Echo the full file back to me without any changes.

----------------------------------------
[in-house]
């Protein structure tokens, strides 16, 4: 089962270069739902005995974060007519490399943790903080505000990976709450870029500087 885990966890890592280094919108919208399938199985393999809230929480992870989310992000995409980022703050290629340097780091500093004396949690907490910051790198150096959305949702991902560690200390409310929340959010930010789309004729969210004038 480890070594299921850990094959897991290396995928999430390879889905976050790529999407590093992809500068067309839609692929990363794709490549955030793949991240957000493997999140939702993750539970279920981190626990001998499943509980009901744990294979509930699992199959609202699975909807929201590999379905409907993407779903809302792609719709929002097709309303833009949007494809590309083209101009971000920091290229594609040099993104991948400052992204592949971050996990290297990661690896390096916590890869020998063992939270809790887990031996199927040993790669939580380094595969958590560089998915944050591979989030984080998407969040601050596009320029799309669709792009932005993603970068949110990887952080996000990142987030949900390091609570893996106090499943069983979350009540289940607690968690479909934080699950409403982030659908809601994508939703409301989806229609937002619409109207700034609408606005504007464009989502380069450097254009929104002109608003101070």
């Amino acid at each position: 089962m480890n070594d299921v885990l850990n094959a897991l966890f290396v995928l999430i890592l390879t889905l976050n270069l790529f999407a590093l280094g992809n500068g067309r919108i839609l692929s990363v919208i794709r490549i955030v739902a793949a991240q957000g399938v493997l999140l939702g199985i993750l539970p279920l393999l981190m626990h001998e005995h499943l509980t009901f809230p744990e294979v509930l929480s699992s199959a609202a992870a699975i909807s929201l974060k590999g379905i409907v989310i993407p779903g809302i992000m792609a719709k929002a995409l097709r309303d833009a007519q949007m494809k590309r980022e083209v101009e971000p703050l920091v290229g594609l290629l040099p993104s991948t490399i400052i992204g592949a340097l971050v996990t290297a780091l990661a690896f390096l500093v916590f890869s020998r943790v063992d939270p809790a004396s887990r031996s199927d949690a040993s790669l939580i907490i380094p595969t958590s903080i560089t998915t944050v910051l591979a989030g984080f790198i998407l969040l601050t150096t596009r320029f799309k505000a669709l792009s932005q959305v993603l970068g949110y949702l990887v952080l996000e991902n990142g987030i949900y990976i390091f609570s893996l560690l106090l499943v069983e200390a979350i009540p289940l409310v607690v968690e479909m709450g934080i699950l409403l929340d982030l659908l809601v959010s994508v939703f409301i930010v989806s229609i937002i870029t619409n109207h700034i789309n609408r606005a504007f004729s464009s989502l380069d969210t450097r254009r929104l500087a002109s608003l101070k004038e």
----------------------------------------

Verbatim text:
[in-house]
């Protein structure tokens, strides 16, 4: 089962270069739902005995974060007519490399943790903080505000990976709450870029500087 885990966890890592280094919108919208399938199985393999809230929480992870989310992000995409980022703050290629340097780091500093004396949690907490910051790198150096959305949702991902560690200390409310929340959010930010789309004729969210004038 480890070594299921850990094959897991290396995928999430390879889905976050790529999407590093992809500068067309839609692929990363794709490549955030793949991240957000493997999140939702993750539970279920981190626990001998499943509980009901744990294979509930699992199959609202699975909807929201590999379905409907993407779903809302792609719709929002097709309303833009949007494809590309083209101009971000920091290229594609040099993104991948400052992204592949971050996990290297990661690896390096916590890869020998063992939270809790887990031996199927040993790669939580380094595969958590560089998915944050591979989030984080998407969040601050596009320029799309669709792009932005993603970068949110990887952080996000990142987030949900390091609570893996106090499943069983979350009540289940607690968690479909934080699950409403982030659908809601994508939703409301989806229609937002619409109207700034609408606005504007464009989502380069450097254009929104002109608003101070």
């Amino acid at each position: 089962m480890n070594d299921v885990l850990n094959a897991l966890f290396v995928l999430i890592l390879t889905l976050n270069l790529f999407a590093l280094g992809n500068g067309r919108i839609l692929s990363v919208i794709r490549i955030v739902a793949a991240q957000g399938v493997l999140l939702g199985i993750l539970p279920l393999l981190m626990h001998e005995h499943l509980t009901f809230p744990e294979v509930l929480s699992s199959a609202a992870a699975i909807s929201l974060k590999g379905i409907v989310i993407p779903g809302i992000m792609a719709k929002a995409l097709r309303d833009a007519q949007m494809k590309r980022e083209v101009e971000p703050l920091v290229g594609l290629l040099p993104s991948t490399i400052i992204g592949a340097l971050v996990t290297a780091l990661a690896f390096l500093v916590f890869s020998r943790v063992d939270p809790a004396s887990r031996s199927d949690a040993s790669l939580i907490i380094p595969t958590s903080i560089t998915t944050v910051l591979a989030g984080f790198i998407l969040l601050t150096t596009r320029f799309k505000a669709l792009s932005q959305v993603l970068g949110y949702l990887v952080l996000e991902n990142g987030i949900y990976i390091f609570s893996l560690l106090l499943v069983e200390a979350i009540p289940l409310v607690v968690e479909m709450g934080i699950l409403l929340d982030l659908l809601v959010s994508v939703f409301i930010v989806s229609i937002i870029t619409n109207h700034i789309n609408r606005a504007f004729s464009s989502l380069d969210t450097r254009r929104l500087a002109s608003l101070k004038e």